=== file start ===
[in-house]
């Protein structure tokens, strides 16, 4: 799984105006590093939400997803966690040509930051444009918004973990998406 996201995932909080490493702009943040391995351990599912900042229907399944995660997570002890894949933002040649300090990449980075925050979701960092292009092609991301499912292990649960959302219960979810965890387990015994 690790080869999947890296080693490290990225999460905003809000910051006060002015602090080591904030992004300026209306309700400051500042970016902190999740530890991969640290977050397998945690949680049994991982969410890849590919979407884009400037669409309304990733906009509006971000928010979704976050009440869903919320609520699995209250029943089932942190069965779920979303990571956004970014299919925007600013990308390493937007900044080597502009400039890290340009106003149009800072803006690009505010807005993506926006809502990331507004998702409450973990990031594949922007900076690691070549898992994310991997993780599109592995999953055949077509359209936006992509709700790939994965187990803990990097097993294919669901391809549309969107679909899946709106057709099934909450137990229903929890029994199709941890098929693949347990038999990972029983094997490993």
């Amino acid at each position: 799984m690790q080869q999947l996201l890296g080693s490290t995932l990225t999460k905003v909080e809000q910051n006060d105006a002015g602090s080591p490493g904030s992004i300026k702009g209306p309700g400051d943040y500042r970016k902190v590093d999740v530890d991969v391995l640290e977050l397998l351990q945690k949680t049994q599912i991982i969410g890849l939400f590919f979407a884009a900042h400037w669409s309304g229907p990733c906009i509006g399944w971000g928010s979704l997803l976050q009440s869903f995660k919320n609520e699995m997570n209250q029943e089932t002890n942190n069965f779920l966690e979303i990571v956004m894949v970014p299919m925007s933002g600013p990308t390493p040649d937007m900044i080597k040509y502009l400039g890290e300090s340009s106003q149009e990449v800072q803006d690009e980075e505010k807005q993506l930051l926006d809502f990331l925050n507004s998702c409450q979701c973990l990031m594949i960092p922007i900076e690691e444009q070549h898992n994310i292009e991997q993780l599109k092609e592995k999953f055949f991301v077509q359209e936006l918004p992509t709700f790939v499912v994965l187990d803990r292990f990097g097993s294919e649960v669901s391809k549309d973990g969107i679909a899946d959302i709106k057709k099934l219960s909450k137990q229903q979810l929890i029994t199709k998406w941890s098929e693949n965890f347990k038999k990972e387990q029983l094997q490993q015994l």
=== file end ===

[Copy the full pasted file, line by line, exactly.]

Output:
[in-house]
């Protein structure tokens, strides 16, 4: 799984105006590093939400997803966690040509930051444009918004973990998406 996201995932909080490493702009943040391995351990599912900042229907399944995660997570002890894949933002040649300090990449980075925050979701960092292009092609991301499912292990649960959302219960979810965890387990015994 690790080869999947890296080693490290990225999460905003809000910051006060002015602090080591904030992004300026209306309700400051500042970016902190999740530890991969640290977050397998945690949680049994991982969410890849590919979407884009400037669409309304990733906009509006971000928010979704976050009440869903919320609520699995209250029943089932942190069965779920979303990571956004970014299919925007600013990308390493937007900044080597502009400039890290340009106003149009800072803006690009505010807005993506926006809502990331507004998702409450973990990031594949922007900076690691070549898992994310991997993780599109592995999953055949077509359209936006992509709700790939994965187990803990990097097993294919669901391809549309969107679909899946709106057709099934909450137990229903929890029994199709941890098929693949347990038999990972029983094997490993």
């Amino acid at each position: 799984m690790q080869q999947l996201l890296g080693s490290t995932l990225t999460k905003v909080e809000q910051n006060d105006a002015g602090s080591p490493g904030s992004i300026k702009g209306p309700g400051d943040y500042r970016k902190v590093d999740v530890d991969v391995l640290e977050l397998l351990q945690k949680t049994q599912i991982i969410g890849l939400f590919f979407a884009a900042h400037w669409s309304g229907p990733c906009i509006g399944w971000g928010s979704l997803l976050q009440s869903f995660k919320n609520e699995m997570n209250q029943e089932t002890n942190n069965f779920l966690e979303i990571v956004m894949v970014p299919m925007s933002g600013p990308t390493p040649d937007m900044i080597k040509y502009l400039g890290e300090s340009s106003q149009e990449v800072q803006d690009e980075e505010k807005q993506l930051l926006d809502f990331l925050n507004s998702c409450q979701c973990l990031m594949i960092p922007i900076e690691e444009q070549h898992n994310i292009e991997q993780l599109k092609e592995k999953f055949f991301v077509q359209e936006l918004p992509t709700f790939v499912v994965l187990d803990r292990f990097g097993s294919e649960v669901s391809k549309d973990g969107i679909a899946d959302i709106k057709k099934l219960s909450k137990q229903q979810l929890i029994t199709k998406w941890s098929e693949n965890f347990k038999k990972e387990q029983l094997q490993q015994l």